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Talkin Points

This month has been dominated by the dreadful happenings in London and the announcement of the 2012 Olympics venue.

Meanwhile, the IFP has just hosted the George Kinder two-day workshop on life planning. Kinder is a long-time professional certified financial planner in the US and co-founder of the renowned Kinder Institute. He is an inspirational character and most certainly a leader in this relatively new area of financial planning.

These three events bring me on to the theme of communication and how we all approach this topic with different skills and abilities.

In 24 hours, it was amazing to see jubilation and celebration turn to despair and agony. One email from a board member in France congratulated me on the Olympics with tongue firmly in cheek, then the next moment showed genuine concern as a human being and a father of a daughter in London.

The IFP has connections with at least 24 other countries through the CFP affiliation and the response from our international colleagues was overwhelming. Many of them were swift to offer support for us and whoever might have been affected. They were amazed at the stiff resolve of the British in carrying on as normally as possible. It was certainly touching.

This column has previously looked at financial planning and the importance of the ability to practically apply knowledge.

Really good planners are able to fully engage their clients and extract information so that they can construct meaningful plans that will achieve the client’s goals and objectives. More important for the business, they will extract a greater share of the client’s wallet.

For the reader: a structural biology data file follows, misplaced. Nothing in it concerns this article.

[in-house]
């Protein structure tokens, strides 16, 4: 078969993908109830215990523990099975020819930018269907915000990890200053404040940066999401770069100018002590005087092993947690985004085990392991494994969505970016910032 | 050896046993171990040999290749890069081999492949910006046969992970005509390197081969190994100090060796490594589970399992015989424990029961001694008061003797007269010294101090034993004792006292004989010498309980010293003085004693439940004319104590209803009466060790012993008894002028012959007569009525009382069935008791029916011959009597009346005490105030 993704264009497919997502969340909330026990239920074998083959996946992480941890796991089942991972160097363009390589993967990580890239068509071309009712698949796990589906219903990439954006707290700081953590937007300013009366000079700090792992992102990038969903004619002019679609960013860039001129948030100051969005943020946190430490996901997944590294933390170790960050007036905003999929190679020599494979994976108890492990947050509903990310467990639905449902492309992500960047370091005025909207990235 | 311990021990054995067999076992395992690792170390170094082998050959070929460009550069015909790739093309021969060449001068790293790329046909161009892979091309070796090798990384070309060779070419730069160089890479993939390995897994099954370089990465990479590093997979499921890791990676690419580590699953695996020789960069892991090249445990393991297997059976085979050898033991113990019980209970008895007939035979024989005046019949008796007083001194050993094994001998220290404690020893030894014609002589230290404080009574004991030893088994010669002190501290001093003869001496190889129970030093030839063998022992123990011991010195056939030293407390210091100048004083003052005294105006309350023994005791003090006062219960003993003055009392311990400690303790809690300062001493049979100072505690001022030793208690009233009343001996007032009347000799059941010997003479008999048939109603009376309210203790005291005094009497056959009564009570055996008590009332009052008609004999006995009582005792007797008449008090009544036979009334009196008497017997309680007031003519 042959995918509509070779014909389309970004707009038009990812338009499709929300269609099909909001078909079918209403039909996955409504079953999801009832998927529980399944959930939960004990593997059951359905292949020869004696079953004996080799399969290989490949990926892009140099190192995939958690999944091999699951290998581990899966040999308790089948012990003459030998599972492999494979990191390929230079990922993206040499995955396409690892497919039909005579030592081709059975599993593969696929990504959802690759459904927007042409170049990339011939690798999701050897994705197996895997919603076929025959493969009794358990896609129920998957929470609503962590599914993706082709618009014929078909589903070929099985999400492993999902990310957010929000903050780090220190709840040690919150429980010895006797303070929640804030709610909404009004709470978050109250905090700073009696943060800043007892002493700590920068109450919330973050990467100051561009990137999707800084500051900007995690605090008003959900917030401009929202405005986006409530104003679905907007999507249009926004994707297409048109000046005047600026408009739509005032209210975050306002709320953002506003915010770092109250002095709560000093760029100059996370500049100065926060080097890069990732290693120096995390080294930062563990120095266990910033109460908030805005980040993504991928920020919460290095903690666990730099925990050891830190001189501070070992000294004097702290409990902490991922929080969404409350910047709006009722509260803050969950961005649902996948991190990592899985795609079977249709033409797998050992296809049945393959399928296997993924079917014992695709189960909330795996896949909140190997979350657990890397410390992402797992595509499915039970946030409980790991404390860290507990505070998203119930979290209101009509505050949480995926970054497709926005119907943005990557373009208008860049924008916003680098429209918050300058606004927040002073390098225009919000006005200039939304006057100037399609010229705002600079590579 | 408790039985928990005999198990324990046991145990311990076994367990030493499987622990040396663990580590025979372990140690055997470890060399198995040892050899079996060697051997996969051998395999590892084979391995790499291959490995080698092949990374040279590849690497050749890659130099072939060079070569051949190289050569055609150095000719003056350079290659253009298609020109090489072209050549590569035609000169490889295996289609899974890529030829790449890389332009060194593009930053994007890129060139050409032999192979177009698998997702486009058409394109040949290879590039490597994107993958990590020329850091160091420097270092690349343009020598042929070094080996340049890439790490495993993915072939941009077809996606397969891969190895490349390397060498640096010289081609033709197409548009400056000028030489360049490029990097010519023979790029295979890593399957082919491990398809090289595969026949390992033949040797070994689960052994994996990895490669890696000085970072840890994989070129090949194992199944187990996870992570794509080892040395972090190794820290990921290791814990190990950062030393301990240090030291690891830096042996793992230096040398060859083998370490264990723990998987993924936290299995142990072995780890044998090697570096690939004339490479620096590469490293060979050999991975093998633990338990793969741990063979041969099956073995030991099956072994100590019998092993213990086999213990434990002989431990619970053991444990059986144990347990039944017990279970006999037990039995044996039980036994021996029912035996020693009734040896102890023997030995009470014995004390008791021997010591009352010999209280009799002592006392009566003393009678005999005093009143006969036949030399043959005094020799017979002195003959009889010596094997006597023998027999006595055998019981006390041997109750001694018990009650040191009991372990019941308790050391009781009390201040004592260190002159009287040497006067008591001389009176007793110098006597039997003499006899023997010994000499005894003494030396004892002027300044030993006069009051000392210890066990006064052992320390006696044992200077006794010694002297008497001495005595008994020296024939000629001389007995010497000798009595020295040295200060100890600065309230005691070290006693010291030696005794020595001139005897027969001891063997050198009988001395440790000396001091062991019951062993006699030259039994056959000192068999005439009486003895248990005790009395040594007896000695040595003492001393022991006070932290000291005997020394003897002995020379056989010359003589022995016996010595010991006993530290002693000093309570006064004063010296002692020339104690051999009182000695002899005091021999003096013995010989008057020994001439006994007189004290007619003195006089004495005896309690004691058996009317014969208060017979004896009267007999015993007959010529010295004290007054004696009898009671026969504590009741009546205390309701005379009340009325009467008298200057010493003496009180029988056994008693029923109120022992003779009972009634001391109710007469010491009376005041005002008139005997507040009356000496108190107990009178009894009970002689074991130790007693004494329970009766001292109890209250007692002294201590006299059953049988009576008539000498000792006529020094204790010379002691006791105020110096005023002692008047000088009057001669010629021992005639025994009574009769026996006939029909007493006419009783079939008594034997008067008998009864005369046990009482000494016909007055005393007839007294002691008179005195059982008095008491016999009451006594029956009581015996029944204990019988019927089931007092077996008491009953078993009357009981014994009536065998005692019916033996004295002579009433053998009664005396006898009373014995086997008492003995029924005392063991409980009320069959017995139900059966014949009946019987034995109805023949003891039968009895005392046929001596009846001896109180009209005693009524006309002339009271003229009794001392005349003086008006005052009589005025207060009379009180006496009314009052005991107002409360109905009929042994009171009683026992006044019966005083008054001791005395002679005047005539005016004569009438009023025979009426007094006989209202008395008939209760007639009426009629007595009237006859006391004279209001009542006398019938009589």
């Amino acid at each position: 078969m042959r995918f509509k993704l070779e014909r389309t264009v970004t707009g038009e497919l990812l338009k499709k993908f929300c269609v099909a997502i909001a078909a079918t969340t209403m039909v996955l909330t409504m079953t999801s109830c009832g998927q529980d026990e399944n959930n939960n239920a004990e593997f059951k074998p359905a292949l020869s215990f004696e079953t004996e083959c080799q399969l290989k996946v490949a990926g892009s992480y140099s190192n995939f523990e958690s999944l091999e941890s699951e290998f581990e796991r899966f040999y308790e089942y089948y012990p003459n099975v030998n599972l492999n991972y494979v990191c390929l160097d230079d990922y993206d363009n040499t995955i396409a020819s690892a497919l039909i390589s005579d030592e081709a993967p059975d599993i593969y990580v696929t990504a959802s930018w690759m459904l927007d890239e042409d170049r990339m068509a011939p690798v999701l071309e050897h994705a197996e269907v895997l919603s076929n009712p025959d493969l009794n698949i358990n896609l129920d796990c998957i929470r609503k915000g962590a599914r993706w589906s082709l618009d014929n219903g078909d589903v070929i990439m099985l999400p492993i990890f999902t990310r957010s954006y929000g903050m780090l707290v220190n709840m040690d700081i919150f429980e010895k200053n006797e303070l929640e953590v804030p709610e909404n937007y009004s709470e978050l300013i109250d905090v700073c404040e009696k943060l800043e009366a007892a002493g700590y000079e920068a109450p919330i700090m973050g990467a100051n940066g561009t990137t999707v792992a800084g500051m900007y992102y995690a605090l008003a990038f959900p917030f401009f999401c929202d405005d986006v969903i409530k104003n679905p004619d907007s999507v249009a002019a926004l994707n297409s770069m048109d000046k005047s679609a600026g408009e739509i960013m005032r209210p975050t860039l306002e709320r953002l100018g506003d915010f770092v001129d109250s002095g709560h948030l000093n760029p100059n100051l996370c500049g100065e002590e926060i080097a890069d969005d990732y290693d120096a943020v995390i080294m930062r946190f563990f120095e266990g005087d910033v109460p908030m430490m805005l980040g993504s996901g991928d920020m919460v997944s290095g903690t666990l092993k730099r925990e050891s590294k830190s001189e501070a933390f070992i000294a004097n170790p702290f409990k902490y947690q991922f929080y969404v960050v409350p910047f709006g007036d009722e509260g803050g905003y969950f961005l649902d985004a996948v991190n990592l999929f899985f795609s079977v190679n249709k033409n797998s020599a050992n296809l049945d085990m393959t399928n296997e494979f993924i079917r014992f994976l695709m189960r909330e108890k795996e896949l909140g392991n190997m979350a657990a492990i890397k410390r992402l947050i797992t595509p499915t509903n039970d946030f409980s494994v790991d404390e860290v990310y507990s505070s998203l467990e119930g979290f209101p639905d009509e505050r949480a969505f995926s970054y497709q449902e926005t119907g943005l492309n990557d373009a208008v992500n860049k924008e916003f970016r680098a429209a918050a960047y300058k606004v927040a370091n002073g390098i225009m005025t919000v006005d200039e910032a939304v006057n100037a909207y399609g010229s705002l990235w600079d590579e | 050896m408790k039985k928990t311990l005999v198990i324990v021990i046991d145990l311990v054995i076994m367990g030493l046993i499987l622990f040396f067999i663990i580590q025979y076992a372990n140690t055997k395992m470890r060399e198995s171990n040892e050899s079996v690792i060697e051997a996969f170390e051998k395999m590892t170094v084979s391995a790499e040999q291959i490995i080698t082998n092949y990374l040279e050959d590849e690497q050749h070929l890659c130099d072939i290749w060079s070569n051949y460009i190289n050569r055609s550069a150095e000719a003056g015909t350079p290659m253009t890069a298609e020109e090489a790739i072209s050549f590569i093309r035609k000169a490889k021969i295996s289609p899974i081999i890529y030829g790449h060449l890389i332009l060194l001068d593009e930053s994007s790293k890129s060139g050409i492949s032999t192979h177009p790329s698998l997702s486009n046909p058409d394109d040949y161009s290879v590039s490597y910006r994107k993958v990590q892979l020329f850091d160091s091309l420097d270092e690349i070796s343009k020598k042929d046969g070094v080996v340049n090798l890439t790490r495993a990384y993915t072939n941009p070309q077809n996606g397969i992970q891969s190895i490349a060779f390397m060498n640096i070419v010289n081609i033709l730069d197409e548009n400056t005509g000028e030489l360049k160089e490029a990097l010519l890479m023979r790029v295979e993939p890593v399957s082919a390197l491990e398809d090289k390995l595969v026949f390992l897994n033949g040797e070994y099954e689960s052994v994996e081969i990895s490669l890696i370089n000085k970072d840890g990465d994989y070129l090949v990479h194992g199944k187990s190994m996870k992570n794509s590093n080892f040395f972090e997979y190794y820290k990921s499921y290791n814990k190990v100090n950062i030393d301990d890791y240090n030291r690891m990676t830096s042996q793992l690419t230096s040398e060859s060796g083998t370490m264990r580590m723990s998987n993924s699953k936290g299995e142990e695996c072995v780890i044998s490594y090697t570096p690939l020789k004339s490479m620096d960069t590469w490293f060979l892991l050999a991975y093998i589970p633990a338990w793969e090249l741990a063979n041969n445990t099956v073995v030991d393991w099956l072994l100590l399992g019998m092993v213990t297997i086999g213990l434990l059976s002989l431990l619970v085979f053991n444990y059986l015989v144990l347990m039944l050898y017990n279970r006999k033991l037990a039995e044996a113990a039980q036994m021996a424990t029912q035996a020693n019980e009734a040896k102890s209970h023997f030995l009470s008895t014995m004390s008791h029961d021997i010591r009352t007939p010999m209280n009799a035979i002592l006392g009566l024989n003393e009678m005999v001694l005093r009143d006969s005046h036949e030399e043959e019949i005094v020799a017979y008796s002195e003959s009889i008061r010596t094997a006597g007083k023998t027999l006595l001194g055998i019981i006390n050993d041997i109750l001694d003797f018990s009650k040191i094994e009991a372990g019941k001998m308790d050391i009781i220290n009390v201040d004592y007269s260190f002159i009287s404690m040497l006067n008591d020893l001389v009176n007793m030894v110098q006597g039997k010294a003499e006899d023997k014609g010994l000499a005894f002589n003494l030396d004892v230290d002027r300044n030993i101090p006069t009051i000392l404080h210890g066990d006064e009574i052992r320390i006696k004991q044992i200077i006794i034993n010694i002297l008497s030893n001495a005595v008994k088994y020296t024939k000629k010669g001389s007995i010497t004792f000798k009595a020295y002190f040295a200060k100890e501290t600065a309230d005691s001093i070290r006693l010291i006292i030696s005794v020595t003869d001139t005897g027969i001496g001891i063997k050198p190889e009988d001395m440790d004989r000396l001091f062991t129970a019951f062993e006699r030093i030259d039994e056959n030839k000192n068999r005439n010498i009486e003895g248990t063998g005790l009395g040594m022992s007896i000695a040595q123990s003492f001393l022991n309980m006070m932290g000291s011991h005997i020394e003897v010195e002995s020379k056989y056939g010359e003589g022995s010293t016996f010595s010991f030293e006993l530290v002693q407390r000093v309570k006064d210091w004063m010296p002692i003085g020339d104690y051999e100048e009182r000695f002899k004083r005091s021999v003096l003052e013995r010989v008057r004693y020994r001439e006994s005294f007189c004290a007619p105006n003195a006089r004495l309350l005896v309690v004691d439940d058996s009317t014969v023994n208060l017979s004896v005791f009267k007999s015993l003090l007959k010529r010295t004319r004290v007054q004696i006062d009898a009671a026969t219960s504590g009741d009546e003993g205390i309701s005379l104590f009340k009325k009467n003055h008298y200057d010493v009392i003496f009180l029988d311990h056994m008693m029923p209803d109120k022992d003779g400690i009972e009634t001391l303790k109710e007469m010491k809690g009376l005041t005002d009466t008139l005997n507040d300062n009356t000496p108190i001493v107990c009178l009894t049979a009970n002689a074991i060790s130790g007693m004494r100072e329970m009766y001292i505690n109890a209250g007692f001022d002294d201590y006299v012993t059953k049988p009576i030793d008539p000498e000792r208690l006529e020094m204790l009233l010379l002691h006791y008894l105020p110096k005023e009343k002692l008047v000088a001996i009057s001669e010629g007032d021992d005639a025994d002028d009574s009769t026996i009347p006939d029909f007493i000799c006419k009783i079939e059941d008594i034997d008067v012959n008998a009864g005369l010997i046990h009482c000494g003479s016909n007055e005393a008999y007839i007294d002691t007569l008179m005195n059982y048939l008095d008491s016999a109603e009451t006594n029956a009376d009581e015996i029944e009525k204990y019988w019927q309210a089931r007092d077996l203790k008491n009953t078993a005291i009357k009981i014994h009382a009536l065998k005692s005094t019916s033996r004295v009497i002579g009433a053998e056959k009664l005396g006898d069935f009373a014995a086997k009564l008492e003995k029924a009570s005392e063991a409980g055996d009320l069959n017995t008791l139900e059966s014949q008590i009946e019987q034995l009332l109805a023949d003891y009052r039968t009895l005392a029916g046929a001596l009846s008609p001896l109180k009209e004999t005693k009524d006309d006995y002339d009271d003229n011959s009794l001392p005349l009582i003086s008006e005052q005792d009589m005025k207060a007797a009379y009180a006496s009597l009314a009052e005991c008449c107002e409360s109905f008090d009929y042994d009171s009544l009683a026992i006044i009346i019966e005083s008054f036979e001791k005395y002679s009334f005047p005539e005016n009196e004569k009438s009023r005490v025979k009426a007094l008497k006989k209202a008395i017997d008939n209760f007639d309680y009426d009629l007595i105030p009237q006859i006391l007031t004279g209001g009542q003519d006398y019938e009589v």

The client needs to fully trust the planner and their ability to make things happen. The CFP has the scope to deliver this service. The support they require is in the form of sessions such as Kinder’s Seven Stages of Money Maturity, where they can address sensitive areas around communication and what is on- or off-limits to discuss with clients.

Many UK delegates were typically reserved and worried about talking about their fears and dreams. What they learnt over the two days was how to use some of their communication skills to get a greater understanding of the client.

To do this, it is crucial to understand yourself as an individual and how personal experiences can be shared and developed.

Life planning is not suitable for all planners but those who have experimented are experiencing exceptional results.

Kinder will be back in the UK in September as part of the Fidelity roadshows. He will also be doing further work with the IFP and building some appropriate seminars for 2006.

Look out for news and don’t be shy – you know it makes sense.

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